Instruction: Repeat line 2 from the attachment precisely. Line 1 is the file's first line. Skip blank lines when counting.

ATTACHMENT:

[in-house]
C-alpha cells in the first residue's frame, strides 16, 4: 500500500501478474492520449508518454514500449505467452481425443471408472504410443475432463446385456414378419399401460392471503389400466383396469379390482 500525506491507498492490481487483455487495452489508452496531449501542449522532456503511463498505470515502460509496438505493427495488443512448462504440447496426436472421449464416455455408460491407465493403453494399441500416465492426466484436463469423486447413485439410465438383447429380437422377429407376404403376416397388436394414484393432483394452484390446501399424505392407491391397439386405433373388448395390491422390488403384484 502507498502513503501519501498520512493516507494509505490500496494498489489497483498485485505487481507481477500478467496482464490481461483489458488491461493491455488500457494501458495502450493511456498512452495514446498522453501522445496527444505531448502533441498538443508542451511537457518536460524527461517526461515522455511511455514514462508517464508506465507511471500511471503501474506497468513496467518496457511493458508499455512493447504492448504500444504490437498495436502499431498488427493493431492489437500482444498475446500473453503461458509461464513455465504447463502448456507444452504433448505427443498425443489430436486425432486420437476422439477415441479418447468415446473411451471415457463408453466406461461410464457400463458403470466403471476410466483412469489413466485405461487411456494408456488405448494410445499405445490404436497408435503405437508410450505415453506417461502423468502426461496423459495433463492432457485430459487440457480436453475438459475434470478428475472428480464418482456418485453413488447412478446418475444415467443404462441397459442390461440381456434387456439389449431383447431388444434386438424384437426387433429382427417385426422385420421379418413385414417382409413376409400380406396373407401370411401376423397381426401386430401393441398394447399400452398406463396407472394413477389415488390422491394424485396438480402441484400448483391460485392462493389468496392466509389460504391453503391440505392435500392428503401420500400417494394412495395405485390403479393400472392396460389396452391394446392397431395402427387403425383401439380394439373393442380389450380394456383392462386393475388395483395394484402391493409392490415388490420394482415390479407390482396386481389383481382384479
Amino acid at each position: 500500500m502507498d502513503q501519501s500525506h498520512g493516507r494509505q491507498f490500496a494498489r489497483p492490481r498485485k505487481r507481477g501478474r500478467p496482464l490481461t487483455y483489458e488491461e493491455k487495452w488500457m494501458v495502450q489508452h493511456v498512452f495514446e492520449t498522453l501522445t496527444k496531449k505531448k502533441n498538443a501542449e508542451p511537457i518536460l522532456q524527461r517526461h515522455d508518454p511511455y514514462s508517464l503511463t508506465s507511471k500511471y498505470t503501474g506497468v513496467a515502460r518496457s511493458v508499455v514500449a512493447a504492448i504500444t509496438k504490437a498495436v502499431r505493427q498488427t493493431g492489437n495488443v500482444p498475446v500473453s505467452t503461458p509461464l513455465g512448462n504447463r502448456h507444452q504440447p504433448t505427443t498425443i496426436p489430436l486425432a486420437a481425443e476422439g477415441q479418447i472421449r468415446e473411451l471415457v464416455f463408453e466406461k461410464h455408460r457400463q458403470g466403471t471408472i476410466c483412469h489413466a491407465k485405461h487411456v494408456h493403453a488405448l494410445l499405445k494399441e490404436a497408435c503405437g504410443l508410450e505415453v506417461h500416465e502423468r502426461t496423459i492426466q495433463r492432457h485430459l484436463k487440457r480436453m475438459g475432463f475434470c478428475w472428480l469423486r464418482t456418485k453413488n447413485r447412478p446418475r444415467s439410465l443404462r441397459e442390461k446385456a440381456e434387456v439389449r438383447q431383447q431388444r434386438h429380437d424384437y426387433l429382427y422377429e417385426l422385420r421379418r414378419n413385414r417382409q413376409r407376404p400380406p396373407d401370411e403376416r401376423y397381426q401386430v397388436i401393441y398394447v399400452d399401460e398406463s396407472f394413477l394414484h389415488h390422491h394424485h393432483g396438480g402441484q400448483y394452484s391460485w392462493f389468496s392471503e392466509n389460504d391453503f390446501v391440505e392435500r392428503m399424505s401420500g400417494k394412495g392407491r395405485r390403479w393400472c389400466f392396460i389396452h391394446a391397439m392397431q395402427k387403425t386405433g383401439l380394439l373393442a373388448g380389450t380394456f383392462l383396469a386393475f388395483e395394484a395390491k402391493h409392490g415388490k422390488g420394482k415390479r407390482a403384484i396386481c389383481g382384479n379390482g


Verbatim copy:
C-alpha cells in the first residue's frame, strides 16, 4: 500500500501478474492520449508518454514500449505467452481425443471408472504410443475432463446385456414378419399401460392471503389400466383396469379390482 500525506491507498492490481487483455487495452489508452496531449501542449522532456503511463498505470515502460509496438505493427495488443512448462504440447496426436472421449464416455455408460491407465493403453494399441500416465492426466484436463469423486447413485439410465438383447429380437422377429407376404403376416397388436394414484393432483394452484390446501399424505392407491391397439386405433373388448395390491422390488403384484 502507498502513503501519501498520512493516507494509505490500496494498489489497483498485485505487481507481477500478467496482464490481461483489458488491461493491455488500457494501458495502450493511456498512452495514446498522453501522445496527444505531448502533441498538443508542451511537457518536460524527461517526461515522455511511455514514462508517464508506465507511471500511471503501474506497468513496467518496457511493458508499455512493447504492448504500444504490437498495436502499431498488427493493431492489437500482444498475446500473453503461458509461464513455465504447463502448456507444452504433448505427443498425443489430436486425432486420437476422439477415441479418447468415446473411451471415457463408453466406461461410464457400463458403470466403471476410466483412469489413466485405461487411456494408456488405448494410445499405445490404436497408435503405437508410450505415453506417461502423468502426461496423459495433463492432457485430459487440457480436453475438459475434470478428475472428480464418482456418485453413488447412478446418475444415467443404462441397459442390461440381456434387456439389449431383447431388444434386438424384437426387433429382427417385426422385420421379418413385414417382409413376409400380406396373407401370411401376423397381426401386430401393441398394447399400452398406463396407472394413477389415488390422491394424485396438480402441484400448483391460485392462493389468496392466509389460504391453503391440505392435500392428503401420500400417494394412495395405485390403479393400472392396460389396452391394446392397431395402427387403425383401439380394439373393442380389450380394456383392462386393475388395483395394484402391493409392490415388490420394482415390479407390482396386481389383481382384479